Planes flying into LAX were delayed more than three hours Sunday night. Federal authorities could not confirm whether the holdup and furloughs of air traffic controllers were connected, but one air traffic controller union official believes they are related. Tena Ezzeddine reports from LAX for the NBC4 News at 11 p.m. on April 21, 2013.
Flights into Los Angeles International Airport were delayed an average of three hours Sunday night due to staffing, according to the Federal Aviation Administration (FAA).
As of 9:30 p.m., flights arriving at LAX were late an average of three hours and seven minutes at their origin, according to FAA’s flight delay tracker. Airborne planes are delayed about 35 minutes.
By midnight, inbound flights were moving on time, the agency reported.
The hours-long holdup came the same day furloughs went into effect, meant to trim $637 million from the FAA’s budget.
The agency said it had no choice but to subject most of its 47,000 employees, including air traffic controllers, to periodic furloughs and to close air traffic facilities at small airports with lighter traffic.
Federal authorities could not confirm late Sunday whether the delays at LAX and the department-wide furloughs were connected. However, an air traffic controller union official said he suspected the budget cuts were to blame.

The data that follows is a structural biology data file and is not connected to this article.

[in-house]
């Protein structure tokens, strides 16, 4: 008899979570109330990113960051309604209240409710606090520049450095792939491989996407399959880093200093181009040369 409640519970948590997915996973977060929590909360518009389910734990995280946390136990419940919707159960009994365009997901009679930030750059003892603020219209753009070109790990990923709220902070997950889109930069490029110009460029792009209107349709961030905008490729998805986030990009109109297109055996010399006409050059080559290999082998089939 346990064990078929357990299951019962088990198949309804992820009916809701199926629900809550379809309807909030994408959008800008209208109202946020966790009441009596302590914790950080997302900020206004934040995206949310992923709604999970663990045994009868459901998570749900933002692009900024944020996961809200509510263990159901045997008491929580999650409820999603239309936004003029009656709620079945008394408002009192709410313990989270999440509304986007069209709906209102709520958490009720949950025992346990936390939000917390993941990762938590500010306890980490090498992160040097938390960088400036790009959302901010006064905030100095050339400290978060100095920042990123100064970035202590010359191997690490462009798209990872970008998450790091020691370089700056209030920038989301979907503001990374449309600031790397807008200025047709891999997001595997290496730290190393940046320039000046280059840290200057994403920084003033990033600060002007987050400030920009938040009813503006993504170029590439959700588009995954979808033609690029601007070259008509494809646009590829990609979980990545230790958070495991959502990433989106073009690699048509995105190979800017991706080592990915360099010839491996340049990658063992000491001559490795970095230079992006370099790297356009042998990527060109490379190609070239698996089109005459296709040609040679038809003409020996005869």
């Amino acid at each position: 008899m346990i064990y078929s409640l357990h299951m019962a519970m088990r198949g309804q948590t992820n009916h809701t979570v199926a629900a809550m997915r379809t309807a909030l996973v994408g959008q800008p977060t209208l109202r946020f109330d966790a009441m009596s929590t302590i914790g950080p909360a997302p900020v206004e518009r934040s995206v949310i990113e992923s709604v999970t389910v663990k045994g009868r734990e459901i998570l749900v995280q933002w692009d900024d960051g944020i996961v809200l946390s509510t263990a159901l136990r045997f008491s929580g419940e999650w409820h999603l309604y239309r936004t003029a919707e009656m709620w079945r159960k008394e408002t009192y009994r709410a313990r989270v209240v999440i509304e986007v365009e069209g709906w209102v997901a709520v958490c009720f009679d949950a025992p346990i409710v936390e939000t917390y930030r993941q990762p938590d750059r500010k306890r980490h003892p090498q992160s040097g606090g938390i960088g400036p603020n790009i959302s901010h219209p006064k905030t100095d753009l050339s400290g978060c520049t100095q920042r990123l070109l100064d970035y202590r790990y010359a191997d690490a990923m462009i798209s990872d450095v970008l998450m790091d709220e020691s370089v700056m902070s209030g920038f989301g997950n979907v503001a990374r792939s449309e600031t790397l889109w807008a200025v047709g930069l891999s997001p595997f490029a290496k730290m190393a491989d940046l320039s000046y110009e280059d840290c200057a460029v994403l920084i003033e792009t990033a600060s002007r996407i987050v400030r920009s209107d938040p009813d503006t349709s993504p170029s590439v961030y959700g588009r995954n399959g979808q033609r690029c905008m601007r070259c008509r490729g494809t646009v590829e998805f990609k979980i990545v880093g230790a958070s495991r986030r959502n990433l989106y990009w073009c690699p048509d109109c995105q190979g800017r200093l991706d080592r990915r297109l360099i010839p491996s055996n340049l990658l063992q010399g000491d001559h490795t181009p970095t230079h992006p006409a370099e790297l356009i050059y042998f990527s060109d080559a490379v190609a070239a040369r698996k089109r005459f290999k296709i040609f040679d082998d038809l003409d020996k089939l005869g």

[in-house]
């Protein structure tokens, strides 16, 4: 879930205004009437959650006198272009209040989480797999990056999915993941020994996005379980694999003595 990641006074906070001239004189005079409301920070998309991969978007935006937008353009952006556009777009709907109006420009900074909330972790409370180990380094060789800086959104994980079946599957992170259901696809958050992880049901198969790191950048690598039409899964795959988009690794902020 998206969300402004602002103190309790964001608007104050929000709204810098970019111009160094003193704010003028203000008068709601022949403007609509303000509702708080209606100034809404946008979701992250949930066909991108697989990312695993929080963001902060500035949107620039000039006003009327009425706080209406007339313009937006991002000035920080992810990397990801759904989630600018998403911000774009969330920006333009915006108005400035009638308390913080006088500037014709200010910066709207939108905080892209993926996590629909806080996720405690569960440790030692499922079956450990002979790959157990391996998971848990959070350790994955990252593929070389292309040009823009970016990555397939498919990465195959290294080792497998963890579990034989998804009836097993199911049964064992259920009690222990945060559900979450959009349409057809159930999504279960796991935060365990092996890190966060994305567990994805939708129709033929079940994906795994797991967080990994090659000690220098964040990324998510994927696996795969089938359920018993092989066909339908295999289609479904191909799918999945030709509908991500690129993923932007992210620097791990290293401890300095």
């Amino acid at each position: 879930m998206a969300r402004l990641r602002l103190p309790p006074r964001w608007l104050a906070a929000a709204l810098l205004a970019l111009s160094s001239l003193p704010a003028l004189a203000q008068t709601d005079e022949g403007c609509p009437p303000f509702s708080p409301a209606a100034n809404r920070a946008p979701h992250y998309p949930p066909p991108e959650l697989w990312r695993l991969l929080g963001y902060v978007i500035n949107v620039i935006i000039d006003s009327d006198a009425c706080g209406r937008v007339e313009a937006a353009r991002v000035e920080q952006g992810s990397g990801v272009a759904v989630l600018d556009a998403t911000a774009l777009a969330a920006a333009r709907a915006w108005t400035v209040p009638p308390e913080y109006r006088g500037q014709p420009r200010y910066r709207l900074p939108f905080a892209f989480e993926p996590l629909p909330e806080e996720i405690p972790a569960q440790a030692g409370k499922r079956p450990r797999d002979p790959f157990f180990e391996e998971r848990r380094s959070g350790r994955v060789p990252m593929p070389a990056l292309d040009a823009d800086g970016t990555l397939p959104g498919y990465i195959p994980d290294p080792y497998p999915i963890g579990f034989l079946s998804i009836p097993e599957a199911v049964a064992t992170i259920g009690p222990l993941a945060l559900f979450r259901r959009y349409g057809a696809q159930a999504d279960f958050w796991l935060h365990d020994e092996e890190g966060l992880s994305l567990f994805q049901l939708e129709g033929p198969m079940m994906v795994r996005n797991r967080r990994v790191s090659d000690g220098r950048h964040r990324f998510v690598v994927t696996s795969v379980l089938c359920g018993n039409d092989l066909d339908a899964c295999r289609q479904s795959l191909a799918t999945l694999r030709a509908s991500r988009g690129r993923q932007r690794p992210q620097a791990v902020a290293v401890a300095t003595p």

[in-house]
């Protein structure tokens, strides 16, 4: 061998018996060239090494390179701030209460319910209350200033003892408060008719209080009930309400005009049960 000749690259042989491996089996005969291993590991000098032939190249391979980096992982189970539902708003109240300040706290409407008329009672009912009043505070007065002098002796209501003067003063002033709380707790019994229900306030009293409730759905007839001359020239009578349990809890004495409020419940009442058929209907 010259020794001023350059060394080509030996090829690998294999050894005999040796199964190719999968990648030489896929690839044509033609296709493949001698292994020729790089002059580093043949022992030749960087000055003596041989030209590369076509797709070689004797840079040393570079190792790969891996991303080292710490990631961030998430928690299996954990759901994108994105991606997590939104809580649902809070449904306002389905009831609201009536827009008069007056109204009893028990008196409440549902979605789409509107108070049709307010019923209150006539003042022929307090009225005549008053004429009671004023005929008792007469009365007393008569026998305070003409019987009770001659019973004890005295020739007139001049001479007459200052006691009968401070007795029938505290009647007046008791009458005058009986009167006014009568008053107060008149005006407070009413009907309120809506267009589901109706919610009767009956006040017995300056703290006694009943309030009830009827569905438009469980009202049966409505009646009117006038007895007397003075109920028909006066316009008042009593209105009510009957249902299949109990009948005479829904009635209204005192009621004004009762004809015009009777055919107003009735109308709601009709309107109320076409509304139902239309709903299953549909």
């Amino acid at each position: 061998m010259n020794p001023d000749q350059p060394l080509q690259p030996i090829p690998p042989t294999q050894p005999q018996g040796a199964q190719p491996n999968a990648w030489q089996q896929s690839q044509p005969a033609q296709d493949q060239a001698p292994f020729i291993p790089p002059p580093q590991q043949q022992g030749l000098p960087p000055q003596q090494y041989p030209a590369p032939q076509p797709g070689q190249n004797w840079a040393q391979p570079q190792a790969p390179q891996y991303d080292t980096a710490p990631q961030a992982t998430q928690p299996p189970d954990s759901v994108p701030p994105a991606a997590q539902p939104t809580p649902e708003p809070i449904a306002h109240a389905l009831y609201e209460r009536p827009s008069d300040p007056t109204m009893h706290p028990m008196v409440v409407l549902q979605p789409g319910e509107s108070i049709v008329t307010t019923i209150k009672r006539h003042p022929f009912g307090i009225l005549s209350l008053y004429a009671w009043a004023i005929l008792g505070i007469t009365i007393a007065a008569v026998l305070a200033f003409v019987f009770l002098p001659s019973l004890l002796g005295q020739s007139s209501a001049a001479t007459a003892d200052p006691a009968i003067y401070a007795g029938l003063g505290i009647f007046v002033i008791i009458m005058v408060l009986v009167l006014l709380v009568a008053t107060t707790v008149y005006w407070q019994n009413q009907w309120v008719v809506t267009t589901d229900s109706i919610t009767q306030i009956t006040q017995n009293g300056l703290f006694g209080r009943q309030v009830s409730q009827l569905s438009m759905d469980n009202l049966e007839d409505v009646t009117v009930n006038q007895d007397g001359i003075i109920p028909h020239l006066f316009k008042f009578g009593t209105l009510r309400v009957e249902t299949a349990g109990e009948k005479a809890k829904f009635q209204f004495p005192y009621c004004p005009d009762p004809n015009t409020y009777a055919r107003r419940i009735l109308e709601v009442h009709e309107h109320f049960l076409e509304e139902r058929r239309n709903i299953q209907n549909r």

Mike Foote, Los Angeles representative for the National Association of Air Traffic Controllers, told NBC4 he believes Sunday night’s delays into LA are due to the furloughs.
LAX stands out as one of two airports marked in red on the FAA’s tracker, denoting flight delays. San Francisco International Airport was showing delays for incoming flights due to construction on the ground.
FAA budget cuts mean the towers at LAX will be down two air traffic controllers during the day shift, and one during the swing shift, Foote said.
Fewer air traffic controllers in the towers could trigger nationwide delays, especially during bad weather.
An average of 68 flights land at LAX every hour. With the furloughs, the number of landing flights will be cut by about 20 flights. This means the additional planes will need to circle in a holding pattern until the runways are clear for landing, Foote said.
“We feel it’s ridiculous,” he said. “They’ve managed to exempt Customs, Department of Prisons, and a few other essential services and we feel this is an essential service.”
NBC4's Tena Ezzeddine contributed to this report.